What is Panic Disorder?
Panic Disorder is a type of anxiety disorder in which the individual experiences sudden and repeated attacks of fear that last for several minutes. The individual will often experience many physical expressions of anxiety during these attacks, such as shortness of breath, a racing heart, tingling or numbness in the arms and legs, feeling weak, difficulty concentrating, trembling, chest pain, nausea, and lightheadedness.
Those with panic disorder have taught themselves to be hypersensitive to “normal” levels of anxiety. Everyone experiences a certain degree of anxiety—it is a normal feeling to experience, as it helps us to be alert and aware of potential danger in our environment. However, a person with panic disorder misconstrues this normal feeling of anxiety for a sign of something terrible that is about to happen, which intensifies the anxiety. Anxiety is expressed throughout the nervous system, as the individual will experience an increased heart and breathing rate, as well as gastrointestinal motility which can lead to diarrhea. The experience of a panic attack becomes a vicious cycle, as the person misperceives the physical sensations.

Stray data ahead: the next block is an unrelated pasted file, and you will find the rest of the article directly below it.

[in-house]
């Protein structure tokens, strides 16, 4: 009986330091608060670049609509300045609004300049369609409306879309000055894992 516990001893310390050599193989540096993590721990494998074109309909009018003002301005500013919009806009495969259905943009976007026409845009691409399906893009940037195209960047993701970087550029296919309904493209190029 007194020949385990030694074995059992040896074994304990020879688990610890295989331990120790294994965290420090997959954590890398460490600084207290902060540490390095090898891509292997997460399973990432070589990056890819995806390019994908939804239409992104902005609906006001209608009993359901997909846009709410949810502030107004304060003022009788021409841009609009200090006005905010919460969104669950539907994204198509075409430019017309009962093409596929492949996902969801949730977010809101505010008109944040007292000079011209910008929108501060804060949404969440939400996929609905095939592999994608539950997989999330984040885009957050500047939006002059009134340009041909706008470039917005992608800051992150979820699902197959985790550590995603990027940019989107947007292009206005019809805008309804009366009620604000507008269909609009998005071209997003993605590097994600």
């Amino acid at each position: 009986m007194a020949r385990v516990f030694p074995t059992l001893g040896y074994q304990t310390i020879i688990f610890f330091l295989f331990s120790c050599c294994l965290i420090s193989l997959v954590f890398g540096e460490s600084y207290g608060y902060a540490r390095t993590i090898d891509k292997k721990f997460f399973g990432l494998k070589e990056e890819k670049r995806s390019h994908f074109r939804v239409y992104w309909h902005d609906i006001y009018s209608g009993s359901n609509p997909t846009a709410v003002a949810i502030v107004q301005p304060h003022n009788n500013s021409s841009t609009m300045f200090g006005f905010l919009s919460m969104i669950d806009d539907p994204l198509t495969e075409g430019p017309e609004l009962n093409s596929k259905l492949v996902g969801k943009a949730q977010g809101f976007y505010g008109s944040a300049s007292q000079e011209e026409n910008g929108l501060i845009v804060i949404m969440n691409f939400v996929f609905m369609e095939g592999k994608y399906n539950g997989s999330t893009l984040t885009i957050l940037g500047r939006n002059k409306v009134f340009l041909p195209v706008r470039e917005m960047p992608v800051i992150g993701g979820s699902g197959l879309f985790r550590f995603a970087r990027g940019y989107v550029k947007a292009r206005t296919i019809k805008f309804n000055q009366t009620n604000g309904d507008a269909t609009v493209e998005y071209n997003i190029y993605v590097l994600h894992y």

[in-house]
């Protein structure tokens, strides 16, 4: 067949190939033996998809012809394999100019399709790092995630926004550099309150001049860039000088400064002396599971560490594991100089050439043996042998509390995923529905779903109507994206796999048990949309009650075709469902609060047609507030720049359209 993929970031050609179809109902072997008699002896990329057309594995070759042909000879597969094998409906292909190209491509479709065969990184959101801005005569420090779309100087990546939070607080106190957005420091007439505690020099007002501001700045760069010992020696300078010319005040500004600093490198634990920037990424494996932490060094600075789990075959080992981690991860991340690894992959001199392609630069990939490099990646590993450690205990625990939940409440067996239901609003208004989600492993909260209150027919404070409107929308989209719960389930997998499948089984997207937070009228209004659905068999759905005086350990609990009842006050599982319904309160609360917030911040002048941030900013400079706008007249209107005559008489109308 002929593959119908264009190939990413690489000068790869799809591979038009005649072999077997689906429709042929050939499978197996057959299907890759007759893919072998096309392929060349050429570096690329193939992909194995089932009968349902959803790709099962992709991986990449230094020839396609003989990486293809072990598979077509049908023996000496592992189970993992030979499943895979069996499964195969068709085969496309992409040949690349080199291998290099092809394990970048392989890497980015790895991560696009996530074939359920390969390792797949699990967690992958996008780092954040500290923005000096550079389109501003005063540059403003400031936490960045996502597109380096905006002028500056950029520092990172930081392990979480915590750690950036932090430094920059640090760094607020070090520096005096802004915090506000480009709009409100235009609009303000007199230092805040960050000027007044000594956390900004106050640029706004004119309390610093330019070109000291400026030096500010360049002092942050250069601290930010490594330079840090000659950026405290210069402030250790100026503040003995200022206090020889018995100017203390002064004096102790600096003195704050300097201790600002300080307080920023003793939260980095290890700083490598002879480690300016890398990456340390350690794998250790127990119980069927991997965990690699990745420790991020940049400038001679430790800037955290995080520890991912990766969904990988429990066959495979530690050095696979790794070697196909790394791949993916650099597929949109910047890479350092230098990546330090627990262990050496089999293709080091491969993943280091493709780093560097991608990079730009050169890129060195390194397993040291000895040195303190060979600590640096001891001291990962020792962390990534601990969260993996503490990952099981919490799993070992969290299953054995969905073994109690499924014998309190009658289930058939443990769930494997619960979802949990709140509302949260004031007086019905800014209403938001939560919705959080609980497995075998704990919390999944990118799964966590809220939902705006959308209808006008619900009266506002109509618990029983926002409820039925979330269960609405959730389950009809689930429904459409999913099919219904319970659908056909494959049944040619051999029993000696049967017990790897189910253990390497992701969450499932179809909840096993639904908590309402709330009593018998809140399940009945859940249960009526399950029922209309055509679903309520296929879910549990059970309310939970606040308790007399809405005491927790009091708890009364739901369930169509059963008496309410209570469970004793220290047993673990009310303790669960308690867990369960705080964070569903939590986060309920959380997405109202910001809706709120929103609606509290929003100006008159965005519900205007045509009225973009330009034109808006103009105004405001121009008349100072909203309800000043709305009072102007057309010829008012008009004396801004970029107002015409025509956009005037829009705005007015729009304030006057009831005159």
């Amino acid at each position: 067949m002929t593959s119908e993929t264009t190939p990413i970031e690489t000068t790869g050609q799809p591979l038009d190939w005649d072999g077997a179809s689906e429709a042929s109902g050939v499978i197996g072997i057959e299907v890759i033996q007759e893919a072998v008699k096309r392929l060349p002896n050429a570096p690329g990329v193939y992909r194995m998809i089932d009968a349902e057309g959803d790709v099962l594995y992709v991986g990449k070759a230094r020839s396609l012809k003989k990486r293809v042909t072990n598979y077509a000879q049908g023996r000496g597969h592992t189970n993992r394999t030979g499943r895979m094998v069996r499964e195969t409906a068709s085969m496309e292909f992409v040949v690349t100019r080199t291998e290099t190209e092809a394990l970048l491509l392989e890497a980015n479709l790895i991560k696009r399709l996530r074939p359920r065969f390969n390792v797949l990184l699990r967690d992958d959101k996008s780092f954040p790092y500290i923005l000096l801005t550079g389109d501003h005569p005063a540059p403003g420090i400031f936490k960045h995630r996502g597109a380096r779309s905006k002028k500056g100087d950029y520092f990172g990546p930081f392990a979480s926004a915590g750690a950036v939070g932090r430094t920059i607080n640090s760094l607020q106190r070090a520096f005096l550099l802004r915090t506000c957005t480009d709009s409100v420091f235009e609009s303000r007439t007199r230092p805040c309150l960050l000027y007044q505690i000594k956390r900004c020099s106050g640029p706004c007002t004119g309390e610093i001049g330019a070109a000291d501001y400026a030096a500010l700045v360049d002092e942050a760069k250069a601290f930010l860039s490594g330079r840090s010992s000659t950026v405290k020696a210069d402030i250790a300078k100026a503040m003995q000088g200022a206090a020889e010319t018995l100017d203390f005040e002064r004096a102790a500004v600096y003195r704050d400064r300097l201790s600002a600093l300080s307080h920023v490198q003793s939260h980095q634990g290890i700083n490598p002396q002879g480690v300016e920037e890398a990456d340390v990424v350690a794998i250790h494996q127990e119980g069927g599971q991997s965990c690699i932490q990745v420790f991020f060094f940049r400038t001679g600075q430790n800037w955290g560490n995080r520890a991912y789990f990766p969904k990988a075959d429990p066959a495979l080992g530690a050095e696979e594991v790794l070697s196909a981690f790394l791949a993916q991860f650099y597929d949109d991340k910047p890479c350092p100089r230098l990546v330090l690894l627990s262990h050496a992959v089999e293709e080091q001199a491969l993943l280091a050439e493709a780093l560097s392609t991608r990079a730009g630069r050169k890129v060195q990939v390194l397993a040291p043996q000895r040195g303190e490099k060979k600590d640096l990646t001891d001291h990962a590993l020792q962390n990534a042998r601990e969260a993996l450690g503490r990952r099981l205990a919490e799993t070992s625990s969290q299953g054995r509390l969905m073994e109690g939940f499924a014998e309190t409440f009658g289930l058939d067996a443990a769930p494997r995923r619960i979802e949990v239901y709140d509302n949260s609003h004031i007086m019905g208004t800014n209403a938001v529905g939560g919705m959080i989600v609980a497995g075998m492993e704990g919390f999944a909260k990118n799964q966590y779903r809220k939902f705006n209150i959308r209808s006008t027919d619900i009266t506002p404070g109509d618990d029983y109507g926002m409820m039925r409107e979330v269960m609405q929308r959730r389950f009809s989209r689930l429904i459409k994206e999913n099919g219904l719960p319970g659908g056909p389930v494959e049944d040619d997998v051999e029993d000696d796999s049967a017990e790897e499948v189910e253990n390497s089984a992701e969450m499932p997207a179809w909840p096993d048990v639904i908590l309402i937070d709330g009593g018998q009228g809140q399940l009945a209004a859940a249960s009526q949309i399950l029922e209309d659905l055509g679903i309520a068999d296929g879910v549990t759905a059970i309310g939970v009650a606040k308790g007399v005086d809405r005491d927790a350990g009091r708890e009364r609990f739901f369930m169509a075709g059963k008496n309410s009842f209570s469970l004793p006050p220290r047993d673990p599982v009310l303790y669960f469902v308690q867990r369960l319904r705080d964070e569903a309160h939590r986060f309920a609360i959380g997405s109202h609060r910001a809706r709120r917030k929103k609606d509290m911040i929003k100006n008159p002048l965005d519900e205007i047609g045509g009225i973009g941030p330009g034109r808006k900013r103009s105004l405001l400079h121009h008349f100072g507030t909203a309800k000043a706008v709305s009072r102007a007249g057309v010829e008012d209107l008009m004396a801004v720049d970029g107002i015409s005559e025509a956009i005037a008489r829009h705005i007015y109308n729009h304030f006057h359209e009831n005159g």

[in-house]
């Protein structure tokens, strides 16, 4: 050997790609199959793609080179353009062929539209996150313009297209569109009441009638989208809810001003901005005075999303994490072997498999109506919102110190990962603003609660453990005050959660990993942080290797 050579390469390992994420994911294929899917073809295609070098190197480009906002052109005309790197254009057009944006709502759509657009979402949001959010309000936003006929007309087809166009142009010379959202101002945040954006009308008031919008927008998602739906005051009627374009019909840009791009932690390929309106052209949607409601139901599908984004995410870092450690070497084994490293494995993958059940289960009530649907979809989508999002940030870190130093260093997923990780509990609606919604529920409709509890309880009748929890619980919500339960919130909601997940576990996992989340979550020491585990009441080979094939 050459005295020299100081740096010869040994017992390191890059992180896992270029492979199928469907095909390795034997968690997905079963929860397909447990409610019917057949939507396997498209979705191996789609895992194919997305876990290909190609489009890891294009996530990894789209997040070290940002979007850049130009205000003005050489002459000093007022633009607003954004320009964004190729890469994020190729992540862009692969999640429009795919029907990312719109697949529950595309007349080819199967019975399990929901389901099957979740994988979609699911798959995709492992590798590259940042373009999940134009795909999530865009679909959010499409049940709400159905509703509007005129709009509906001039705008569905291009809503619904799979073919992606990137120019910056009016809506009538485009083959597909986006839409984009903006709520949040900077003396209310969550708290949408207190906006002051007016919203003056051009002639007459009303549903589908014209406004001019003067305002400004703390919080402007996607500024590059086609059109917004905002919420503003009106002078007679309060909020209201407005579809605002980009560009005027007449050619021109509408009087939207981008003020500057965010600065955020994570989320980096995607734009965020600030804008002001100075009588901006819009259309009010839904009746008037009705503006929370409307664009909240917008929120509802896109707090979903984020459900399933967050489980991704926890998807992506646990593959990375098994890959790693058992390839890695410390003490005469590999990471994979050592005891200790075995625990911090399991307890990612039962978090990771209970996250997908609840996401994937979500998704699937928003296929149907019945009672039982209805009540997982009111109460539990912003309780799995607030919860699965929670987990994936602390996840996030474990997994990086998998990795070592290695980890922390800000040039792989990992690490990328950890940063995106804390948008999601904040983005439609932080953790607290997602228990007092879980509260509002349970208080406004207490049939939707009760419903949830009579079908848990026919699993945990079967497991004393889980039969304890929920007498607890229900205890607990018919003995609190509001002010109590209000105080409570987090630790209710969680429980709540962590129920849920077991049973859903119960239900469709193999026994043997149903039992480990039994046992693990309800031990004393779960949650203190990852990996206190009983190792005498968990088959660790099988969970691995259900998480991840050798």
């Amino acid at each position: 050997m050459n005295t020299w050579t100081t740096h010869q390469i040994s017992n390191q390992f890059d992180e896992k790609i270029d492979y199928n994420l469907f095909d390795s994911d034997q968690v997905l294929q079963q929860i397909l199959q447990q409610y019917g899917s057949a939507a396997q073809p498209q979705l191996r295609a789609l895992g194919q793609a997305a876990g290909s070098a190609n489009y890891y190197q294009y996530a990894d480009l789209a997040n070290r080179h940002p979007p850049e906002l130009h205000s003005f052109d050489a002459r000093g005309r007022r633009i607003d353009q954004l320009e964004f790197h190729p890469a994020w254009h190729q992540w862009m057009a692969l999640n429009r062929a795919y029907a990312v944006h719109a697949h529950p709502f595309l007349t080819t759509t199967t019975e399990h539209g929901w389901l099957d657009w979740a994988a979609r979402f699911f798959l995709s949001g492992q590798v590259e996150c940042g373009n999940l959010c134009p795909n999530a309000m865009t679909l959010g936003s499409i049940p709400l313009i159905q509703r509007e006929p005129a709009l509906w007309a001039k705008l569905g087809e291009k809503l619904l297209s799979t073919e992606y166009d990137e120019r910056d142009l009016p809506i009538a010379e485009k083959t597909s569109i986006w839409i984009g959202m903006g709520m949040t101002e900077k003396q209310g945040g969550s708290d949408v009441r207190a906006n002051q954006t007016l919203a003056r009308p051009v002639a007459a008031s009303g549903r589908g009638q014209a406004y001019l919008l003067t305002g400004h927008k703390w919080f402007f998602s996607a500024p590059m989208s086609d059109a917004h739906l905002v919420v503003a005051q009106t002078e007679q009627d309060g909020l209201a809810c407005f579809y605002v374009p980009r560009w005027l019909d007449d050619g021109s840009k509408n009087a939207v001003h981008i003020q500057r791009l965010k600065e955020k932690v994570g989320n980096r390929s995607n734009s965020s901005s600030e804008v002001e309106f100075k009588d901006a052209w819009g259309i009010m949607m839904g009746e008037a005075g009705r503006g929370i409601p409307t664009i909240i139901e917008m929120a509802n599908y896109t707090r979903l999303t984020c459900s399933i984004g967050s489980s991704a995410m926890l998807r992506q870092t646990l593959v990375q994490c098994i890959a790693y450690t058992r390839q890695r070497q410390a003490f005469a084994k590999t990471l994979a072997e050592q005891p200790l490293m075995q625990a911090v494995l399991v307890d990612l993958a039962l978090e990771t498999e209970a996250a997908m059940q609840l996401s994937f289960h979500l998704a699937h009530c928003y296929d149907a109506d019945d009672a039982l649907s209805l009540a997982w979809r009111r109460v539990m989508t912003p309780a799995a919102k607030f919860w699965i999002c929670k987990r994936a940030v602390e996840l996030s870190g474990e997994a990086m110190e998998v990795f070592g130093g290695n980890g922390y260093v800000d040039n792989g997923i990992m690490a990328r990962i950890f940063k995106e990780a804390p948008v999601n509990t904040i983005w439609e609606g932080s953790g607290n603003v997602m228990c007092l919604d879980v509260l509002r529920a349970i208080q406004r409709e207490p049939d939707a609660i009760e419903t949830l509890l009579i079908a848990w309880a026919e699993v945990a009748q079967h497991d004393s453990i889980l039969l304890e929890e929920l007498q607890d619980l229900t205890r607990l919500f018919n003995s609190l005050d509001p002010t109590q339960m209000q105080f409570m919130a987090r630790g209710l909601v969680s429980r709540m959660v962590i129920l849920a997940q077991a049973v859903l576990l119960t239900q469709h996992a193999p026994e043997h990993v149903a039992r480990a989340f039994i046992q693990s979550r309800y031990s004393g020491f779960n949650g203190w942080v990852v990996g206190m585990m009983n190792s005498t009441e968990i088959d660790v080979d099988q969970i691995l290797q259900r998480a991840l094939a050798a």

As anxiety causes a person to breath quicker and less deeply, the shallow breaths lead to higher levels of carbon dioxide in the blood, increasing anxiety. Therefore, helping someone suffering from a panic attack focus on their breathing to regulate it and take slower, deeper breaths is all it takes to decrease the anxiety at that moment.
How does Wellington Retreat treat panic disorder?
The combination of medicine and cognitive-behavioral therapy is the most effective way to treat panic disorder, although psychodynamic psychotherapy has also been found to be effective. Medicine, such as an antidepressant, will be given to allow the individual to feel a relief of symptoms in order to focus on therapy—the most effective way to overcome the disorder. The individual will learn how their thoughts are actually triggering and maintaining a panic attack, which often comes as a surprise. As therapy is attended on a regular basis, the individual will be able to completely regulate their anxiety and prevent future attacks. They will also explore the underlying issues that lead to these attacks and learn how to deal with them in a healthy way. It is important to remember that while therapy takes longer to achieve effects than medicine, it is ultimately the only way to cure the disorder